You do get an energy bar and you can increase it and it does refill but only the first bar so if you want to do more than one super awesome takedown or special power type thing you have to eat a magic chocolate energy bar thing or down a bucket of what looks like a cross between weigh protein powder and industrial strength lube.
On top of that these have... snacks? Have to be stored in your pack and although the bars are stackable the lube isn’t and it takes up a ridiculous amount of space, like as big as pistol. So although you get amazing powers like a robo-cop on pcp you’re dolled it out in chocolate bar portions.

Ok hate to admit this but I have a massive hard-on for the inventory system, it’s only the bloody resident evil 4 inventory system, the best inventory system/tetris mini-game in the world? If you’re unfamiliar with resident evil 4, you basically have a suitcase and the trick is to try and put all your guns and paraphernalia in it by 'tetrising' them in, sort just slotting them all in around each other, it’s basically the most realistic inventory system ever made, as realistic as having an invisible suitcase is I suppose.

Ok another major flaw in this game is not that it was too short because actually it was quite a nice length, it’s just I expected more, on the back of the box it says you get to travel the world, but what it fails to mention is a lot of that world you see from office windows. You do get to freely roam around a small cut out of Detroit and solve nice little side quests and then on top of that you go to another country and it’s a similar set up at which my jaw dropped, because for an fps this is like unheard of, two separate free roam locations.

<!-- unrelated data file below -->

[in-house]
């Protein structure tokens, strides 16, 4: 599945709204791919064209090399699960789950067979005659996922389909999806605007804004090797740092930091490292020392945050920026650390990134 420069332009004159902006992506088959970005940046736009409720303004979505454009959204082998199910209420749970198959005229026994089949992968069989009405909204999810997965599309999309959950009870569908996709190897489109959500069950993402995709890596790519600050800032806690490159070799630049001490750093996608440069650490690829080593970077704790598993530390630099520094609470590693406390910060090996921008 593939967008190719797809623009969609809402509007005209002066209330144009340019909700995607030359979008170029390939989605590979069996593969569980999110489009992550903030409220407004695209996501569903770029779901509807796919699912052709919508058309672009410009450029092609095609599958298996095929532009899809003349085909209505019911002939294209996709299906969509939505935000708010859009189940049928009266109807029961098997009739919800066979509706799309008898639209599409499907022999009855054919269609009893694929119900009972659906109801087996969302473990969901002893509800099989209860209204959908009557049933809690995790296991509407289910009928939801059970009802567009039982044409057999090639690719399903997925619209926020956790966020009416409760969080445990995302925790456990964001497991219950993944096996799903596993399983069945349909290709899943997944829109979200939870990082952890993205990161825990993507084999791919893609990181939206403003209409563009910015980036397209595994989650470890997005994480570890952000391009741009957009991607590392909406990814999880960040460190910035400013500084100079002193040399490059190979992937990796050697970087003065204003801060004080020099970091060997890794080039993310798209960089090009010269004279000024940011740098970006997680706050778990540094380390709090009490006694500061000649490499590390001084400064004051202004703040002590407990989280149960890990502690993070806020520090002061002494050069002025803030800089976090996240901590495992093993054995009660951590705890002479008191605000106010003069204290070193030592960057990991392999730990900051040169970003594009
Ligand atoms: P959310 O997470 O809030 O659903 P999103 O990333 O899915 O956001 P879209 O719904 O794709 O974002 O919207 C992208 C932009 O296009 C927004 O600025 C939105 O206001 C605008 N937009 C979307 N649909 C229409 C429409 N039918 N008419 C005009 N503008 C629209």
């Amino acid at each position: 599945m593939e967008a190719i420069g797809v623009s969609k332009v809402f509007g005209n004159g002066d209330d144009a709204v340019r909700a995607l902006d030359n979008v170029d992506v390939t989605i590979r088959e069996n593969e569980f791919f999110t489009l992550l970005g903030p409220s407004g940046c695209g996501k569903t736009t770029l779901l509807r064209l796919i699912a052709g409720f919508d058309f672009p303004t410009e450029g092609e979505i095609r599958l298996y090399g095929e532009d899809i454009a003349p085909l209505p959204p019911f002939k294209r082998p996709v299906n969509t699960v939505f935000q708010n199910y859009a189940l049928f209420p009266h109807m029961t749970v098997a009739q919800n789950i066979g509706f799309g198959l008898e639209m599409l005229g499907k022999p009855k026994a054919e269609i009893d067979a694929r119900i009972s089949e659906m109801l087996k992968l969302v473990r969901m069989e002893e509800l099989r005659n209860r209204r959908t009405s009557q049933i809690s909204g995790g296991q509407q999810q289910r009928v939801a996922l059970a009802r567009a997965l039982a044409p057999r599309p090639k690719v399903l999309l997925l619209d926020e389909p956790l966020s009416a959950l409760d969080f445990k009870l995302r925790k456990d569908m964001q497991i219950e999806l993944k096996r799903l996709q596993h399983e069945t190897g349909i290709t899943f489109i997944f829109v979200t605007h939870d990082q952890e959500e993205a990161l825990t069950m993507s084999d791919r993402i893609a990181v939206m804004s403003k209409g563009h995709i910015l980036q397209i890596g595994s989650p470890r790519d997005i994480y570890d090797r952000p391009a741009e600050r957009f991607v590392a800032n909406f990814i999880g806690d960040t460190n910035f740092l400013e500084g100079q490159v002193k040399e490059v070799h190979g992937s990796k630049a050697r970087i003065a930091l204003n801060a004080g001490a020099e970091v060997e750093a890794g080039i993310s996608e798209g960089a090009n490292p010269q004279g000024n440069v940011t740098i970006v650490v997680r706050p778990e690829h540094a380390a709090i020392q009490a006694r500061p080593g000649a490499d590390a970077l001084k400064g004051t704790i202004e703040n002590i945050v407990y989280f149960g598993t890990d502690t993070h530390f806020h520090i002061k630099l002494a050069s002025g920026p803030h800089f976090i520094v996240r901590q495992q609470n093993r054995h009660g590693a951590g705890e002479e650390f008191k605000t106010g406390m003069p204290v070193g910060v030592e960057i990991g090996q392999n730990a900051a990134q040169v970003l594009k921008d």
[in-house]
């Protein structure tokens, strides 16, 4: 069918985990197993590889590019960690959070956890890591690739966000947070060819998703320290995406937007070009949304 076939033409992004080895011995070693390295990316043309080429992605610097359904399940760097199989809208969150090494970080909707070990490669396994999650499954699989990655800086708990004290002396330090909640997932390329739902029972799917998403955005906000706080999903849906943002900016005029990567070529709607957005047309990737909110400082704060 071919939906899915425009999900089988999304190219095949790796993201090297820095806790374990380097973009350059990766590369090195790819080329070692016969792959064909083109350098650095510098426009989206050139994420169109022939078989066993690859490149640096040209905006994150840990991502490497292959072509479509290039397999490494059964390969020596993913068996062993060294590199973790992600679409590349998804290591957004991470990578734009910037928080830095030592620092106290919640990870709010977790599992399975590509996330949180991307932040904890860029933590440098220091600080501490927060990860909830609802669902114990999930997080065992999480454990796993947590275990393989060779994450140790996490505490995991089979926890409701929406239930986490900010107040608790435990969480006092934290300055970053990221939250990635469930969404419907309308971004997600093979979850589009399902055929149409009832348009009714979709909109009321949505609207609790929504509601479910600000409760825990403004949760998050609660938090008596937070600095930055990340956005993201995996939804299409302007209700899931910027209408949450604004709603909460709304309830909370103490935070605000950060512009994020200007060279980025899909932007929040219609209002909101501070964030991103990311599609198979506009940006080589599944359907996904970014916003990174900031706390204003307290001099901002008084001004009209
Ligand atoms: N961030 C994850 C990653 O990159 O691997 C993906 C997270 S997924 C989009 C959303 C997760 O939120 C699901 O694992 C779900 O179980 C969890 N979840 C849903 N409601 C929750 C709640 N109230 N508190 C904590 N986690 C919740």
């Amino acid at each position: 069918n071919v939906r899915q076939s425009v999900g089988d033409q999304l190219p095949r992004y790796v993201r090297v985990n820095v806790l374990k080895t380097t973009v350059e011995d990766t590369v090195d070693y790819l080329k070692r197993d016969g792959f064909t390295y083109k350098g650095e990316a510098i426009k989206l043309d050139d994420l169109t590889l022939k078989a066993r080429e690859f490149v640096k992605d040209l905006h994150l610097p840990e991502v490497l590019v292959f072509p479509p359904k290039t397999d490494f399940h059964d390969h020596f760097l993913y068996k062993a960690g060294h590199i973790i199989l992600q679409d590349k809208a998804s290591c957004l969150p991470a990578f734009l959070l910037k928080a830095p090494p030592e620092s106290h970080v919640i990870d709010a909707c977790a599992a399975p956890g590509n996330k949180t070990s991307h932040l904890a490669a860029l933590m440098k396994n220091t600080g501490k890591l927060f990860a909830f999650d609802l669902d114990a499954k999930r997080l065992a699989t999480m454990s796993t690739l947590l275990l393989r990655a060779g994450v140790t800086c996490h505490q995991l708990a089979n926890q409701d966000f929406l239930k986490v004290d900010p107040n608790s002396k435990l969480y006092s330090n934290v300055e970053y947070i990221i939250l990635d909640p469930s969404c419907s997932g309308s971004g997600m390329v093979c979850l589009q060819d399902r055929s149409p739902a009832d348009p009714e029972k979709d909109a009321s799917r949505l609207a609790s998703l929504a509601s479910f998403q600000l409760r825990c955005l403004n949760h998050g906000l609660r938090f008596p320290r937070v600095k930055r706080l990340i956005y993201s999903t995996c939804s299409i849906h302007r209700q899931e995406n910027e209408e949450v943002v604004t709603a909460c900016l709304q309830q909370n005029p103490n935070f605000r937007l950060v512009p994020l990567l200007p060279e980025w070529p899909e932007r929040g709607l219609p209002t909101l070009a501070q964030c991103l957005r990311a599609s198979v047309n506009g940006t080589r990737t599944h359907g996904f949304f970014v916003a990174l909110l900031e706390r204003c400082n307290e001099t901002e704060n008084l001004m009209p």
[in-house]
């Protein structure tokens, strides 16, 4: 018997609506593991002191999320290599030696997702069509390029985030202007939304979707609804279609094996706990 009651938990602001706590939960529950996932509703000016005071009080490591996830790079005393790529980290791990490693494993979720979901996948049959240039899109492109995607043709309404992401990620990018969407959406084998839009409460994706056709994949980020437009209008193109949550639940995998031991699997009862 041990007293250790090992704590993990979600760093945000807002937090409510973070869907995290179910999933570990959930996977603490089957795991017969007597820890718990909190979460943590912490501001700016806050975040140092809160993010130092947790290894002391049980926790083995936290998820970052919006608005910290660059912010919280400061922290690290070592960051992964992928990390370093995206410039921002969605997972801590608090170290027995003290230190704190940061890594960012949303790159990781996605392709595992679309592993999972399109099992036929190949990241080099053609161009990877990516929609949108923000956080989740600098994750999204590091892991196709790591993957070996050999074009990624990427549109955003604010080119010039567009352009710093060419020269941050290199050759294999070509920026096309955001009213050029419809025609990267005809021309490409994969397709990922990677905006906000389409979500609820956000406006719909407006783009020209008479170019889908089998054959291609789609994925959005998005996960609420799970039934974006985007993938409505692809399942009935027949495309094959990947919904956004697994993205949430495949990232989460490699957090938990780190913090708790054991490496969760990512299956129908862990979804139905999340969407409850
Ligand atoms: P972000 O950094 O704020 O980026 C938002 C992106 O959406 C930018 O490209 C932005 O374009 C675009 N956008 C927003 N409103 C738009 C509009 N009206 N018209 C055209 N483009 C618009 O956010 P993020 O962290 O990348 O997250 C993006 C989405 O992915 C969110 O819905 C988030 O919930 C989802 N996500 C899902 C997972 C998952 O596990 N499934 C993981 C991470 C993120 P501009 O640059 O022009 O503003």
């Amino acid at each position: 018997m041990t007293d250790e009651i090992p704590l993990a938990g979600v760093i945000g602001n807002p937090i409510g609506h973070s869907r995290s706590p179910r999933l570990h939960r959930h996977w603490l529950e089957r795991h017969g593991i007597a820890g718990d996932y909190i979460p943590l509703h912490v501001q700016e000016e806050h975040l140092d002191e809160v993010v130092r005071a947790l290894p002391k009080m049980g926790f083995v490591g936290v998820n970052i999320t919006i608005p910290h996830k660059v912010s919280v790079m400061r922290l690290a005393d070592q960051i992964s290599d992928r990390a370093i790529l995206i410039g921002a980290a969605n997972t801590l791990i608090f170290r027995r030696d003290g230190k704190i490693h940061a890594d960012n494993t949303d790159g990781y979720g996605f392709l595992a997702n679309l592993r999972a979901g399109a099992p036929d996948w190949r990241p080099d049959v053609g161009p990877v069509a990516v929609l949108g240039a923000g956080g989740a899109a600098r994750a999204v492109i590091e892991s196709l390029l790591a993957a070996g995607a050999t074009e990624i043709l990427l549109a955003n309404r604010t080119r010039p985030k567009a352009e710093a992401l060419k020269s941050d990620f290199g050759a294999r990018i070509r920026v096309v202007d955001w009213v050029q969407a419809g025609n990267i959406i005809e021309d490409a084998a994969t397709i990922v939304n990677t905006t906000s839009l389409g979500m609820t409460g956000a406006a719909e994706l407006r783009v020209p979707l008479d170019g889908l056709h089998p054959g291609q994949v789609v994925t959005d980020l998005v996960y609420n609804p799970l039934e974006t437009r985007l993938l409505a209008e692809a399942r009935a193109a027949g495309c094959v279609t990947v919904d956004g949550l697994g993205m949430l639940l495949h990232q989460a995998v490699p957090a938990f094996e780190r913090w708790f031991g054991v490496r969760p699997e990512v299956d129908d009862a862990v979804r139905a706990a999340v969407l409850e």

Unfortunately from this point my hopes were raised as I thought this would be fairly frequent, at the very least I thought there would be another one or two free roam locations but there’s only two and I know what you’re think; “Come on mate that’s like saying there were only two gold plated porn stars in your bed” and while I pondered the benefits of slutty woman covered in precious metal, most likely suffocated, I would have to agree with you, but it just feels like it could have been perfect it was just cut short at the end, and don’t get me started on the end. You literally have three buttons laid out in front of you and you just have to press the one you want, which is a little anti-climactic.

All in all I absolutely loved this game from the epic game play and rich game world to the moral questions it asked and themes of human identity and hinting at arguments for the soul. It’s just such an amazing game with so much depth and content and buckets of style, I just absolutely loved it, it’s not perfect but it was great I just wished it had come out a year earlier so I didn’t have to watch it get spanked by Skyrim.

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Comments on this review

  • mojo-mojo published 21/02/2012
    Great review, excellent read and well covered :-)
  • gazhack published 21/02/2012
    Really funny and informative.
  • leetscram published 21/02/2012
    great review, never heard of this
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Product Information : Deus Ex: Human Revolution (PS3)

Manufacturer's product description

Genre: Action/Adventure - Publisher: Square Enix - Age Rating: 18+

Product Details

Release Date: 2011

EAN: 662248910192; 5021290042322

Publisher: Square Enix

Genre: Action/Adventure

Age: 18+